This fantasy novel is the sequel to Seraphina, which tells the story of Seraphina Dombegh, 16, who is one of the hated class of “ityasaari” or “half-breeds” – her mother was a dragon and her father a human. Seraphina rigorously ensures that her small trail of silver dragon scales stays hidden however, and she keeps her curious visions of grotesque beings in check by putting them inside a garden she has created in her mind. At the end of Book One, she discovered that these garden denizens are actually half-breeds like her; she met three of them in real life.
Seraphina’s tutor and mentor throughout her life has been her beloved dragon uncle, Orma, who also taught her how to control her visions. From his care of Seraphina, Orma developed a fondness for her, but such an attachment was frowned upon by dragonkind, and Orma was in danger of being sent back to the dragon homeland to have his memories surgically removed. While dragons stay mostly in human physical form as part of the peace treaty with humans, they are taught to eschew human feelings and adhere to the “correct” mental state of emotional distance. It isn’t easy, however, for all of dragonkind.
Thanks to Orma, Seraphina became an accomplished musician, and thus was able to get a job as an assistant to the court composer. Further, she was selected to teach the harpsichord to Princess Glisselda, called “Selda.” Seraphina became close to Selda, as well as to Selda’s cousin and fiancé, Prince Lucian Kiggs, and thus became involved in the politics of the royal court.
As this book begins – a few months after the action in the first book concluded, the dragons are engaged in a civil war, with the Court taking the side of Ardagar Comonot, the (relatively) progressive dragonic deposed leader, against the conservative forces of the Old Ard, who want to end the peace with humankind. Orma has disappeared, presumably to hide from the Censors who would take away his memories and thereby strip him of emotions, but he left Seraphina a letter advising her to find the other half-dragons from her garden; it is believed that each of the half-dragons has a different mental power, and in combining them, there might be a way to defeat the Old Ard.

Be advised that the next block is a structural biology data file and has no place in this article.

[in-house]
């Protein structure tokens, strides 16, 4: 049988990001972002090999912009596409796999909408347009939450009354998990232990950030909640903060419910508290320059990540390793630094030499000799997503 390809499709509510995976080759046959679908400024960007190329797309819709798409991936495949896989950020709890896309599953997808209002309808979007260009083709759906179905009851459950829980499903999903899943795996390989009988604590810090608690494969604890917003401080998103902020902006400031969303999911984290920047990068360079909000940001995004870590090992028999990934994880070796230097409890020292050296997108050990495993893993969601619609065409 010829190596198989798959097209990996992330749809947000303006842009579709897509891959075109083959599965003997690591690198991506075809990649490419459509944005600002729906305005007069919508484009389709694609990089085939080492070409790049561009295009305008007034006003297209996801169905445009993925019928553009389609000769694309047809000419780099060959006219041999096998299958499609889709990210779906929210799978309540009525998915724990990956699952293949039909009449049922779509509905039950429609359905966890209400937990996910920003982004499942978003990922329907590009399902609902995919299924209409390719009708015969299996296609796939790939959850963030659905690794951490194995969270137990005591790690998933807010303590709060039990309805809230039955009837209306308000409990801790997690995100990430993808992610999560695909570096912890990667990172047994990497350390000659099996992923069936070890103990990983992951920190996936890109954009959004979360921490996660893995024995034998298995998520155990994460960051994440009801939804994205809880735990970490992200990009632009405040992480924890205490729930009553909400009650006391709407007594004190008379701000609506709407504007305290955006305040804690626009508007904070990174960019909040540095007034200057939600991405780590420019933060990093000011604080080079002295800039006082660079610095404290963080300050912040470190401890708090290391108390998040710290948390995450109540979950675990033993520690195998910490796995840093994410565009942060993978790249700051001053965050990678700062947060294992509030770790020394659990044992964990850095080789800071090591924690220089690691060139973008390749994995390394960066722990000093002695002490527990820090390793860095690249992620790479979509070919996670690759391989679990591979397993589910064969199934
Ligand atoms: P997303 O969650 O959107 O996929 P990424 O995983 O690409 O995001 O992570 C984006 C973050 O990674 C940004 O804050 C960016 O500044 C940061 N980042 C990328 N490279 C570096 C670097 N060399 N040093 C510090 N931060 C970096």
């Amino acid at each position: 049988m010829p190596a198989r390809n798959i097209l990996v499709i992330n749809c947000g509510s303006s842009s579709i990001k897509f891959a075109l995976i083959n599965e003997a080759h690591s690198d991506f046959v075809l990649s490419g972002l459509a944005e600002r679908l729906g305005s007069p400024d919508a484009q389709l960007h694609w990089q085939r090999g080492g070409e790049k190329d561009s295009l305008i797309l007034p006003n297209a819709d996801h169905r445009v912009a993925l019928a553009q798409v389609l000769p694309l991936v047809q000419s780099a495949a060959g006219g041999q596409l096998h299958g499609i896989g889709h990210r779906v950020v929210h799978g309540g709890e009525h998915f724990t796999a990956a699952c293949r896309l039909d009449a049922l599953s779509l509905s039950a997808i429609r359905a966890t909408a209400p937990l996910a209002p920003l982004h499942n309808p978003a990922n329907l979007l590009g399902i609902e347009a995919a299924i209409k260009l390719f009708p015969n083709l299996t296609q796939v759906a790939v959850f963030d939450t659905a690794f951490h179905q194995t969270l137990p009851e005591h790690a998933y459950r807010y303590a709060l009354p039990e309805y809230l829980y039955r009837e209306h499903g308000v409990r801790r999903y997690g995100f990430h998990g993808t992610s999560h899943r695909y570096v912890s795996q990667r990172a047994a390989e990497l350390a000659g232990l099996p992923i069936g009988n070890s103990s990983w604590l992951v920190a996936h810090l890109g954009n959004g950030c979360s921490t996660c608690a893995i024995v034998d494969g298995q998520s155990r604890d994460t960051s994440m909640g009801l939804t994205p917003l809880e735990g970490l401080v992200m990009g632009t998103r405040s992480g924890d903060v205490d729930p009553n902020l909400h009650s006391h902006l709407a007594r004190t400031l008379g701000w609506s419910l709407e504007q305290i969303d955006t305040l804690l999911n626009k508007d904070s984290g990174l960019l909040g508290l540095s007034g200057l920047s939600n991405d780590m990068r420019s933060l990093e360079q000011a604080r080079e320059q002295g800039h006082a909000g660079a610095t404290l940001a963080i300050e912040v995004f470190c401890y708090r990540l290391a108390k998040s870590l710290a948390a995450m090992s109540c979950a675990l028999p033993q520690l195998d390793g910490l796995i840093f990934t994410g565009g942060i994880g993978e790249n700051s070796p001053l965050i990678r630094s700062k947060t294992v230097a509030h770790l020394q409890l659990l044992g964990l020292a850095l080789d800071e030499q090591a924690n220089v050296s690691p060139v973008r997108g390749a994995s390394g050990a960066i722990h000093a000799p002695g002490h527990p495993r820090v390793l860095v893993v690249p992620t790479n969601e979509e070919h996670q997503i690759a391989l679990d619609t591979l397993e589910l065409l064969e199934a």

To that end, Seraphina sets out to neighboring kingdoms, with the blessing of Selda (now Queen) and Lucian, to find the other ityasaari and help the Kingdom of the Goredd regain peace. She is also desperate to find her uncle and make sure he is okay. But her plans are stymied by Jannoula, a warped and powerful half-dragon who can take over the minds of others. Seraphina has trouble going up against Jannoula; she knows from her visions that Jannoula has had a terrible life. But as one of the other ityasaaris advises her: “…do not make the mistake, Seraphina, of supposing that suffering ennobles anyone.” Seraphina has too big of a heart to learn that lesson until it is almost too late. And while she has never really known what her own power is, she must figure it out and use it if she is ever to combat the genocidal tendencies of the evil Jannoula.
Discussion: I loved the first book. As I wrote in my review of it, both Seraphina’s interior and exterior worlds were so richly imagined, and so remarkably creative, that I couldn’t compliment the author enough. In addition, the characters were uniformly complex: by turns heart-warming, amusing, heart-breaking, fragile, stronger than they knew, full of hurt, but full of hope. I also loved the fact that Seraphina, while suffused with the self-hatred she absorbed from her culture, nonetheless bravely persevered in engaging with her society to do what she thought was right.
Although the world-building involving the dragons is stellar, I appreciated the metaphorical aspects of the divide between dragonkind and humankind. The prejudice, misinformation, fear, rumor-mongering, and acts of intimidation and terrorism were reminiscent of – well, humankind all by itself!
In this book, however, Jannoula hijacks the plot. Jannoula is pretty evil, seemingly invincible, and extremely unlikable. Seraphina was able to muster up sympathy and pity for Jannoula, in part because she well understood the shame and punishments in store for those known to be half-breeds. I understood how the emptiness of Jannoula’s soul served to reflect the largeness of Seraphina’s, but I still hated how she took up so much plot-space, when there were so many other wonderful characters with whom I would have rather spent my time.
On the positive side, the permutations of love also play a starring role in this book as with the first book. And there is a wonderful twist at the end that almost redeems my disappointment over the dominance of Jannoula in the story.
Evaluation: Hartman is an excellent writer. I rated this book in relation to her first book, but I don’t want that to reflect on its quality.
Published by Random House Children’s Books, a division of Random House, LLC, 2015
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